You’re not learning anything about nobody anymore because everybody is lying. That’s really what I want people to know. My music is actual and I don’t mean it like look how turned up we are, look what we do in the hood, this our reputation, we crazy. It’s not that. It’s … ‘My nigga, it ain’t funny.’ It’s gotten to a point where this shit is a joke now. Our communities are jokes. Our music is a joke. I tweeted the other day, my purpose in music is to make people feel uncomfortable. I don’t feel like people should listen to my music like, ‘This shit is crazy! This shit is tight!’ I want people to listen to my music and be like, ‘Damn, that’s fucked up.’

It may seem a bit jarring at first, but if Def Jam’s latest darling is saying stuff like that, and using his Twitter to influence policy changes#, and God got us, then maybe hip-hop is actually going to be alright, whether these 20-somethings going through their Sartre and Nietzsche phase realize it or not.

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Beach House – “Sparks”

by Charles Bramesco (@intothecrevasse)

Beach House has undergone a full-scale renovation. Perhaps they were getting antsy after hitting an artistic stasis with 2012’s Bloom, an album that bottled the same lightning that the band found on 2010’s Teen Dream. The two records could’ve very well been a double-album release, so similar are the sonic and lyrical elements between them. This isn’t meant as a knock, mind you; the Baltimore dream-pop outfit devised a gorgeous, effective mode of recording with Teen Dream and simply opted to continue on that same path for their follow-up. They’re both massive successes, immersing the listener in an avalanche of shimmering synths and drum-machine tempos. They’re great, they’re just kinda… the same.
Before even allowing listeners a peak at their lead single, Beach House released a press release stating their intention to get back to basics:

“In general, this record shows a return to simplicity, with songs structured around a melody and a few instruments, with live drums playing a far lesser role. With the growing success of Teen Dream and Bloom, the larger stages and bigger rooms naturally drove us towards a louder, more aggressive place; a place farther from our natural tendencies. Here, we continue to let ourselves evolve while fully ignoring the commercial context in which we exist.”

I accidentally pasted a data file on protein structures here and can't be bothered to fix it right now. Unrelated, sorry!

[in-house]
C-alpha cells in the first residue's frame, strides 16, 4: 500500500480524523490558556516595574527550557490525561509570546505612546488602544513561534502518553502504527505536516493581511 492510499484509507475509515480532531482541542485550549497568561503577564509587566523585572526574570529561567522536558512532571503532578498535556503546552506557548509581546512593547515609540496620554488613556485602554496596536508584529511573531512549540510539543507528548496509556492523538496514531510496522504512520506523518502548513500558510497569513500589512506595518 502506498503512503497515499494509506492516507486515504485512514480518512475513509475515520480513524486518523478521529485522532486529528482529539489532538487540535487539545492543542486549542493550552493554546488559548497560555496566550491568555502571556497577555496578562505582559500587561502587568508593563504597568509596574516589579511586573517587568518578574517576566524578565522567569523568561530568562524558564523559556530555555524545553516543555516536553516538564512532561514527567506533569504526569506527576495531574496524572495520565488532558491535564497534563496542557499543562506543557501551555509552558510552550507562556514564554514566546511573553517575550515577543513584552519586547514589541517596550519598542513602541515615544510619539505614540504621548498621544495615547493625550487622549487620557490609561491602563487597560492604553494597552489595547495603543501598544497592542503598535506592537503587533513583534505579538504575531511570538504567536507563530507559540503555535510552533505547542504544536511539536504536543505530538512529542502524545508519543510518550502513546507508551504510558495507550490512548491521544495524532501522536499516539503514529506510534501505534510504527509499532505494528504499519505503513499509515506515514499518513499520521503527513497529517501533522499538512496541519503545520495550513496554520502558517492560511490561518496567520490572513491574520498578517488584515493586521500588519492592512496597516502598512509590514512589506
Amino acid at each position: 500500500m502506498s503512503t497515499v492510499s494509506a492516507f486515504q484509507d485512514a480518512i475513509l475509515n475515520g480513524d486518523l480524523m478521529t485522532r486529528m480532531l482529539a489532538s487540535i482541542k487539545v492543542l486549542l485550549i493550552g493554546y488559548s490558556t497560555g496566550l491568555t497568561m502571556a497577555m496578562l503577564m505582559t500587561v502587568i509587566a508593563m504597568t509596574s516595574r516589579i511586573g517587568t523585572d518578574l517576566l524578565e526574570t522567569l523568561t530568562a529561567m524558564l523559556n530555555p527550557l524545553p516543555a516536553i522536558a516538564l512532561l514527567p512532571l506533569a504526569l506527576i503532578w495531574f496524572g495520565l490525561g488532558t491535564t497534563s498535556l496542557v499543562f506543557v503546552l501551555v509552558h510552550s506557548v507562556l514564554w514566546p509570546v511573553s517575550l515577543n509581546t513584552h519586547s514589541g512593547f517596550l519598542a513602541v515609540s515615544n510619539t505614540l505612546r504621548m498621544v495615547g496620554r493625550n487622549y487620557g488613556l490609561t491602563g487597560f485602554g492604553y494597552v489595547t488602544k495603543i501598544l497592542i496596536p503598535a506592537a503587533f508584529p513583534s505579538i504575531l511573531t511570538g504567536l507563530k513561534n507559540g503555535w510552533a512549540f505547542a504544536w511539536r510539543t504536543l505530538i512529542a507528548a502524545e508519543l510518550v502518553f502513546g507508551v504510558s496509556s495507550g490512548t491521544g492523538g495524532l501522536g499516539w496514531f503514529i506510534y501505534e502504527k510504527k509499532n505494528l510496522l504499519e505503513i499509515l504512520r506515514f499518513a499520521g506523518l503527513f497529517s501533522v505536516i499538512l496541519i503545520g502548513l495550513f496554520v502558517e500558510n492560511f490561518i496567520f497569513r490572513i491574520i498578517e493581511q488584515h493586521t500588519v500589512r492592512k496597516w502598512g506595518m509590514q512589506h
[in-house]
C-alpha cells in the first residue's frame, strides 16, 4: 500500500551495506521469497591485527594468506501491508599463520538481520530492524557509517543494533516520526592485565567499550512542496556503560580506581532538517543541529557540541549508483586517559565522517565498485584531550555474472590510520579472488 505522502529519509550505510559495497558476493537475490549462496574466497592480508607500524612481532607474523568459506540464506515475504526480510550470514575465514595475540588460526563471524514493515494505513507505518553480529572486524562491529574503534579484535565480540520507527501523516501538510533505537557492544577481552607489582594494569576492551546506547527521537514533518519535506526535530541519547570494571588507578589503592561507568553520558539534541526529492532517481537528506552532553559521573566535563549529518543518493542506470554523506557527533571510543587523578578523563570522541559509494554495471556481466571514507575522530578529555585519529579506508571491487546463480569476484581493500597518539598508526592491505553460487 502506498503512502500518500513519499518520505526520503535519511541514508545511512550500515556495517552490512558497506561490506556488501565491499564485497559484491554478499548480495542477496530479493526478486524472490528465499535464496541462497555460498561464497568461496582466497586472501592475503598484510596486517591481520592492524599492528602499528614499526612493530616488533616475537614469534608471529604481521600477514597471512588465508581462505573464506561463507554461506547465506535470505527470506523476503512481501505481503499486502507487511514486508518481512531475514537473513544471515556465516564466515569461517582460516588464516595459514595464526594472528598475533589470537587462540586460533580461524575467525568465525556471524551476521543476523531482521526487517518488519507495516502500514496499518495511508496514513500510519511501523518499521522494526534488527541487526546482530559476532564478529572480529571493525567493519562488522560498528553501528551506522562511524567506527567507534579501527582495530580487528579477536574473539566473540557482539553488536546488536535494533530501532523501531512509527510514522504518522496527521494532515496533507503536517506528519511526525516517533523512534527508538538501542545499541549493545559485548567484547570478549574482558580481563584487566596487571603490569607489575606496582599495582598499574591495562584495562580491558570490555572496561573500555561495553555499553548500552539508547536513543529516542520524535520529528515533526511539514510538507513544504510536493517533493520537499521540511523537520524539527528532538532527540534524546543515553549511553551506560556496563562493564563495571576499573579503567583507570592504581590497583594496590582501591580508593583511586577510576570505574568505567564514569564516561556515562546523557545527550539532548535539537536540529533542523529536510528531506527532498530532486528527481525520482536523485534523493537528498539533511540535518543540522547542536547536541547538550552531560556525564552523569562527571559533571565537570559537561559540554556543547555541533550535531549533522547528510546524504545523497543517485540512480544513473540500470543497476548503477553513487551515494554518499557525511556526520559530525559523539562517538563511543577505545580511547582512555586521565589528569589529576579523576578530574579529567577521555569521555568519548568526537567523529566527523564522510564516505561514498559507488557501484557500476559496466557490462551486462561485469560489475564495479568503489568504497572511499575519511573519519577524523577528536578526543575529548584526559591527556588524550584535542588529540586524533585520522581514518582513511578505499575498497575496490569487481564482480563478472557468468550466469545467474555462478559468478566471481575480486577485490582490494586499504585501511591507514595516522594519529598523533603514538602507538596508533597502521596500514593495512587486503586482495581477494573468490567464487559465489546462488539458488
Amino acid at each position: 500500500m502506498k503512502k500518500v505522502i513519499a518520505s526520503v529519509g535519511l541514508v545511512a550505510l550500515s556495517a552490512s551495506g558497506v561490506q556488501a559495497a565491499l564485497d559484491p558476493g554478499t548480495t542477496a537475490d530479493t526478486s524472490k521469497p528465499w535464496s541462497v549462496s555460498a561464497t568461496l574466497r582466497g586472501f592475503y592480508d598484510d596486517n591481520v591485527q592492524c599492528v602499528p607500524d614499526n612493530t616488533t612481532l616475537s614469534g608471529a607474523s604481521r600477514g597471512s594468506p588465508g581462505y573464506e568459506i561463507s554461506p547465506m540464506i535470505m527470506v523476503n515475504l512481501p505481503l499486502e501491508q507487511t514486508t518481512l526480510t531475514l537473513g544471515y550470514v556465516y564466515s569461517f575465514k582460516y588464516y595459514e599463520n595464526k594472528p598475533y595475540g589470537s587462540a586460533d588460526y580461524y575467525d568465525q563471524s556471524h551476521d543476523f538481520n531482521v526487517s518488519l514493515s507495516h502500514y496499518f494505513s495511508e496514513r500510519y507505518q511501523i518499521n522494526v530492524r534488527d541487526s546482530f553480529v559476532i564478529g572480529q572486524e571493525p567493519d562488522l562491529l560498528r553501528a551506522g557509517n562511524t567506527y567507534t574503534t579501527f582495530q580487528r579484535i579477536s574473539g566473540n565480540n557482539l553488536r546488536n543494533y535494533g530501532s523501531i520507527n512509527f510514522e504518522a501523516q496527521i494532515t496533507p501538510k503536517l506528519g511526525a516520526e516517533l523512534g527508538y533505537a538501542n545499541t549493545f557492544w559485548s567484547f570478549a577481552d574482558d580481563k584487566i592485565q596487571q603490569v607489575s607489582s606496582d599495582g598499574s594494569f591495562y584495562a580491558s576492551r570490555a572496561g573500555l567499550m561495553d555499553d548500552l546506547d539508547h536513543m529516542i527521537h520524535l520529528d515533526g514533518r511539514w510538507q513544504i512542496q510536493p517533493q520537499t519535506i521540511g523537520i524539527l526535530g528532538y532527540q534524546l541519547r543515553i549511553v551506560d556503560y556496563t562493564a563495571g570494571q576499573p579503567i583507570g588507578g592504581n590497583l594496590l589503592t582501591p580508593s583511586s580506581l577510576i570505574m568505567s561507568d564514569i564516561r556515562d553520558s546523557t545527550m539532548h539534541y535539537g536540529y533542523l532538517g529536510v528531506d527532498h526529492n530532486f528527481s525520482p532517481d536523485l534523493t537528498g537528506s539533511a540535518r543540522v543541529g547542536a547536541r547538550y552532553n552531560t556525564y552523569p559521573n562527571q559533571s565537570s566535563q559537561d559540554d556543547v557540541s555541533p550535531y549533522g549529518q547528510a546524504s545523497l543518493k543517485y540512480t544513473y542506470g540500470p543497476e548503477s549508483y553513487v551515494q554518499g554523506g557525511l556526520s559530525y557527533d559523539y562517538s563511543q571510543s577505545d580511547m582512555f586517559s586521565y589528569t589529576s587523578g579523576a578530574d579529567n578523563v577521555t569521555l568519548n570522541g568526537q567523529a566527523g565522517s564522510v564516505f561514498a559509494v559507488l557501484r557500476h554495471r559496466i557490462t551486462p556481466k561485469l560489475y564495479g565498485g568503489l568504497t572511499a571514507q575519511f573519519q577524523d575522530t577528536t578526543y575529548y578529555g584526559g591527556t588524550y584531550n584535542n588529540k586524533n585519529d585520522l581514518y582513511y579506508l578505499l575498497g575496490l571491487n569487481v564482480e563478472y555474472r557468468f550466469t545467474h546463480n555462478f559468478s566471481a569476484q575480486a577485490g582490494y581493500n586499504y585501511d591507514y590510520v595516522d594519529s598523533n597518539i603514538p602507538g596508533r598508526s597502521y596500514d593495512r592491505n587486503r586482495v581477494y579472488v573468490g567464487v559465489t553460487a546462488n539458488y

The band freed their lead single “Sparks” on Wednesday afternoon, and indeed, they’ve has lopped off most of the gauzy ornamentation that made their previous LPs such oneiric experiences. The track sticks to the essential components, foregrounding the guitar with directness not seen since their self-titled debut.

And yet, this is not the band that charmed the pants off of audiophiles in 2006. # The simplicity has incited a hardening of affect, leaving the guitars harsher and the vocals buried deeper in the mix. Her cooing vocals made even wispier on this track, Victorial LeGrand does a deadly impression of My Bloody Valentine’s Bilinda Butcher. “Sparks” sounds more like early MBV than early Beach House, massaging sedated comfort out of abrasion and minor aggressions. Shoegaze sure isn’t the direction anyone expected the group to go in for their upcoming record Depression Cherry, and the risky gambit pays off, big time. It’s a bold, new sound for Beach House and they inhabit the aesthetic comfortably.

It takes a few listens to catch what she’s saying, but at the emotional crux of the song, LeGrand whispers, “It’s a gift taken from the lips.” It’s a softer sentiment than we’ve gotten from their previous work, usually given to beautifully articulated expressions of scorn. This is a band that assured us “In a matter of time / I would slip from your mind” not too long ago. The thrill of “Sparks” is the band’s continued evolution. Fresh coat of paint, bolstering the foundation, Beach House puns, Beach House puns, etc., thank you, goodnight.

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Bully – Feels Like

by Lindsay Hogan (@LindsayHogan88)

What rock, punk and its offshoots are astoundingly good for, is writing honest lives of messy people.

When fronted by women, rock or “fuzz-rock” in this case, becomes a crucial platform for sharing the underrepresented experiences of the sex that has spent historically less time yelling into the mic.